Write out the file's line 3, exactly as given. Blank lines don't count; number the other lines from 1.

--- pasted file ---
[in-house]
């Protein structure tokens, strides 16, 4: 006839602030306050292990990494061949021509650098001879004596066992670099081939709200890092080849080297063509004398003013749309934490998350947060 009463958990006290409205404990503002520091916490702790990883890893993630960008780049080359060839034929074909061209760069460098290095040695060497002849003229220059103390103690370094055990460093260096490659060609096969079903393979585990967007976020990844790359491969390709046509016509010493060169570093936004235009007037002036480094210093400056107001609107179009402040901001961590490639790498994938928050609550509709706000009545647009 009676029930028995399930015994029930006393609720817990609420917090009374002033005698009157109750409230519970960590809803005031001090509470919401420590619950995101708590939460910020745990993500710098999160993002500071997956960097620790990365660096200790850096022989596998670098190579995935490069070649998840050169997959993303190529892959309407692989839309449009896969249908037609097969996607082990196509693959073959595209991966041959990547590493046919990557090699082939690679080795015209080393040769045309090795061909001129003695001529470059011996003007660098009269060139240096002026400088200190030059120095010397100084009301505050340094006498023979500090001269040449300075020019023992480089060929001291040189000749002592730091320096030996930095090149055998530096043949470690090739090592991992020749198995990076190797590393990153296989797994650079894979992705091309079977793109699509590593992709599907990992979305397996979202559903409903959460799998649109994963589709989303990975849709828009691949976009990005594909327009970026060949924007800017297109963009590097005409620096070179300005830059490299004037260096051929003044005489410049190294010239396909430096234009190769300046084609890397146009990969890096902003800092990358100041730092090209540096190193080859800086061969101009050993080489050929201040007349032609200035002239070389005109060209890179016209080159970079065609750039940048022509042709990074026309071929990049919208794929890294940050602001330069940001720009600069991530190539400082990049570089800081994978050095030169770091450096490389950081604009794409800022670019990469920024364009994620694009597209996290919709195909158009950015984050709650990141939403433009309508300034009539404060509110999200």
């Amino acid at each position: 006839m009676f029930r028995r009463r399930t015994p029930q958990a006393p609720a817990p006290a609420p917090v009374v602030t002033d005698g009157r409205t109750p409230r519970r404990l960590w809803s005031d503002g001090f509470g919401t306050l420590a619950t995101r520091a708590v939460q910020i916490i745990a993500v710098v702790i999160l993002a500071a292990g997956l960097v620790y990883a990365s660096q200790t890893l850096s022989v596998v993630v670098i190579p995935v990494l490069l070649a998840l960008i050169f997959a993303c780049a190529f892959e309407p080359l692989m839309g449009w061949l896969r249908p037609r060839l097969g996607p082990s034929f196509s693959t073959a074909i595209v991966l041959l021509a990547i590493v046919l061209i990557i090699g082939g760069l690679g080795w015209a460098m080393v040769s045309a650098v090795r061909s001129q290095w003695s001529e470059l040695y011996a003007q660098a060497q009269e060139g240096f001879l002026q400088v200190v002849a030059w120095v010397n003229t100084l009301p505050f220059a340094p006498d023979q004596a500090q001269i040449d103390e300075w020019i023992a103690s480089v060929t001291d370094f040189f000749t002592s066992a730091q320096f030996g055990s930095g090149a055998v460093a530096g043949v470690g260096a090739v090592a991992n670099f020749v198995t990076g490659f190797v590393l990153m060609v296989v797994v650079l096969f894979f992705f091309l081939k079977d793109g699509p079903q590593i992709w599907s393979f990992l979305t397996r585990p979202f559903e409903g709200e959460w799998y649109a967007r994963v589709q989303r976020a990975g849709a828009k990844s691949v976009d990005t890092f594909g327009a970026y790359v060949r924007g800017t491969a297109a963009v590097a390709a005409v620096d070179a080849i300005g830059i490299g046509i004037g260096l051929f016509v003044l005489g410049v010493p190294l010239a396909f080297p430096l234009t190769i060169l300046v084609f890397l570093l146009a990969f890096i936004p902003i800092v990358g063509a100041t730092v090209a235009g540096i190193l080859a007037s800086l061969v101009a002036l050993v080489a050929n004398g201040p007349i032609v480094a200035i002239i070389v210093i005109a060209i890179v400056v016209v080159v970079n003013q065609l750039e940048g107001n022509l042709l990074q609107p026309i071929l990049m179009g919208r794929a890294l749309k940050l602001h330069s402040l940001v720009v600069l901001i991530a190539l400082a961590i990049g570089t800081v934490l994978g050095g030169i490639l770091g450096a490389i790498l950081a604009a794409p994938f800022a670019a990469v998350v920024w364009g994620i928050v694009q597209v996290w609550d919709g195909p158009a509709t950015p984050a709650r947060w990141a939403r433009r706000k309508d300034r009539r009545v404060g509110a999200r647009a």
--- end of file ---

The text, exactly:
């Amino acid at each position: 006839m009676f029930r028995r009463r399930t015994p029930q958990a006393p609720a817990p006290a609420p917090v009374v602030t002033d005698g009157r409205t109750p409230r519970r404990l960590w809803s005031d503002g001090f509470g919401t306050l420590a619950t995101r520091a708590v939460q910020i916490i745990a993500v710098v702790i999160l993002a500071a292990g997956l960097v620790y990883a990365s660096q200790t890893l850096s022989v596998v993630v670098i190579p995935v990494l490069l070649a998840l960008i050169f997959a993303c780049a190529f892959e309407p080359l692989m839309g449009w061949l896969r249908p037609r060839l097969g996607p082990s034929f196509s693959t073959a074909i595209v991966l041959l021509a990547i590493v046919l061209i990557i090699g082939g760069l690679g080795w015209a460098m080393v040769s045309a650098v090795r061909s001129q290095w003695s001529e470059l040695y011996a003007q660098a060497q009269e060139g240096f001879l002026q400088v200190v002849a030059w120095v010397n003229t100084l009301p505050f220059a340094p006498d023979q004596a500090q001269i040449d103390e300075w020019i023992a103690s480089v060929t001291d370094f040189f000749t002592s066992a730091q320096f030996g055990s930095g090149a055998v460093a530096g043949v470690g260096a090739v090592a991992n670099f020749v198995t990076g490659f190797v590393l990153m060609v296989v797994v650079l096969f894979f992705f091309l081939k079977d793109g699509p079903q590593i992709w599907s393979f990992l979305t397996r585990p979202f559903e409903g709200e959460w799998y649109a967007r994963v589709q989303r976020a990975g849709a828009k990844s691949v976009d990005t890092f594909g327009a970026y790359v060949r924007g800017t491969a297109a963009v590097a390709a005409v620096d070179a080849i300005g830059i490299g046509i004037g260096l051929f016509v003044l005489g410049v010493p190294l010239a396909f080297p430096l234009t190769i060169l300046v084609f890397l570093l146009a990969f890096i936004p902003i800092v990358g063509a100041t730092v090209a235009g540096i190193l080859a007037s800086l061969v101009a002036l050993v080489a050929n004398g201040p007349i032609v480094a200035i002239i070389v210093i005109a060209i890179v400056v016209v080159v970079n003013q065609l750039e940048g107001n022509l042709l990074q609107p026309i071929l990049m179009g919208r794929a890294l749309k940050l602001h330069s402040l940001v720009v600069l901001i991530a190539l400082a961590i990049g570089t800081v934490l994978g050095g030169i490639l770091g450096a490389i790498l950081a604009a794409p994938f800022a670019a990469v998350v920024w364009g994620i928050v694009q597209v996290w609550d919709g195909p158009a509709t950015p984050a709650r947060w990141a939403r433009r706000k309508d300034r009539r009545v404060g509110a999200r647009a």